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Jessica Espey, Jenna Slotin, Alice Macdonald 

Sustainable Development Solutions Network, Global Partnership for Sustainable Development Data, Project Everyone


Three organisations – the Sustainable Development Solutions Network, Project Everyone and Global Partnership for Sustainable Development Data – have come together to accelerate progress in up-to-date data on the SDGs in an accessible and engaging way.


Here, Jessica Espey, Alice Macdonald and Jenna Slotin share their insight on the current challenges facing data and development.

Data Collection Has Become Far More difficult

With current travel containment measures, the ability for countries to conduct censuses, surveys and various traditional forms of data collection is incredibly difficult. Consequently, there's a high probability that for 2020, we'll be missing quite a lot of core statistical information. There are also some very practical problems relating to the ways of working; a number of partners we work with in Africa have had connectivity challenges and the opportunity to collaborate has slowed. This is frustrating as there’s a real eagerness and opportunity to foster multi-stakeholder partnerships between government and non-governmental actors to help fill data gaps, but it can be hard to facilitate right now.


There is an increasing recognition of the need for timely data because we're in a fast-moving pandemic that has secondary and tertiary effects on the economy and wellbeing. Many of our partners are struggling to ensure that they have the information they need to make rapid decisions. When you’re looking at the Covid-19 response, a huge number of countries don't have timely disease and epidemiological modelling or disease / contact tracing, so they have no idea how it is spreading, how the population is moving or how transport networks are behaving.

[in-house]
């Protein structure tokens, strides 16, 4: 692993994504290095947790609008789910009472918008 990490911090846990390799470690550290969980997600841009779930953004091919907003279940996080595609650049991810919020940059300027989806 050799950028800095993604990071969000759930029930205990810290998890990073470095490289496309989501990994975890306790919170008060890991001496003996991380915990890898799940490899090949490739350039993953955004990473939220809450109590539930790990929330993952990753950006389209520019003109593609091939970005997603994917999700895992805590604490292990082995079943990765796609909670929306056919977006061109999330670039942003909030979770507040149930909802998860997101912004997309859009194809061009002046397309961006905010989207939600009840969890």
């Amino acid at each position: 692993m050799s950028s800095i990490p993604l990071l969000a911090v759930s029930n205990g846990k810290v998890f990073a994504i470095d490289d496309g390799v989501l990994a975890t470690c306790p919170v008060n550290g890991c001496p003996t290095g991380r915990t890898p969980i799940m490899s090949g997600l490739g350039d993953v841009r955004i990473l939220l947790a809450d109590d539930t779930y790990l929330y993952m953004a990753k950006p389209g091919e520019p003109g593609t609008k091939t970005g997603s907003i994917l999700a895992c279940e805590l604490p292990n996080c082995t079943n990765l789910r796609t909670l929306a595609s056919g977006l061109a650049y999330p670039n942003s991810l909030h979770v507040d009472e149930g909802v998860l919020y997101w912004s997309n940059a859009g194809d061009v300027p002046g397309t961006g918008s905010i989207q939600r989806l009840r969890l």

Even Advanced Countries Have Astonishing Gaps

More broadly, even the most advanced countries have astonishing gaps in data – we don't have comparable city level data across the entire United States on maternal mortality, for example. There is no standardised measure, it's all modelled estimates. Because the federal government won't stipulate a way of monitoring it, it is decentralised to states and city level governments and they use different methods.


Some don't report it at all. We all know that there's a worryingly high rate in the United States, but how can we begin to even tackle the problem when we don't have comparable data?


Furthermore, if you're relying on data that is updated every five years in a survey, or 10 years in a census, and you're planning as a government your allocation of resources, a short while after it is conducted the census is going to give an outdated picture that no longer matches your population’s needs. There are ways to use new methods and technologies to take measures between censuses while using the census as a robust foundation, however, such as the work of partners in the POPGRID consortium.


Change Is Happening Ever More Swiftly

Our societies are becoming increasingly fast paced and change happens even more swiftly. People migrate constantly and the economy is evolving over time at a much faster rate – these changes need to be measured and accounted for at the rate that they're occurring, otherwise you can't plan for where services are needed. Where do we need more teachers in the schools? Where is social assistance going to be important? A mismatch or untimely data makes that a very difficult task.


On Nearly Every SDG There Are Critical Issues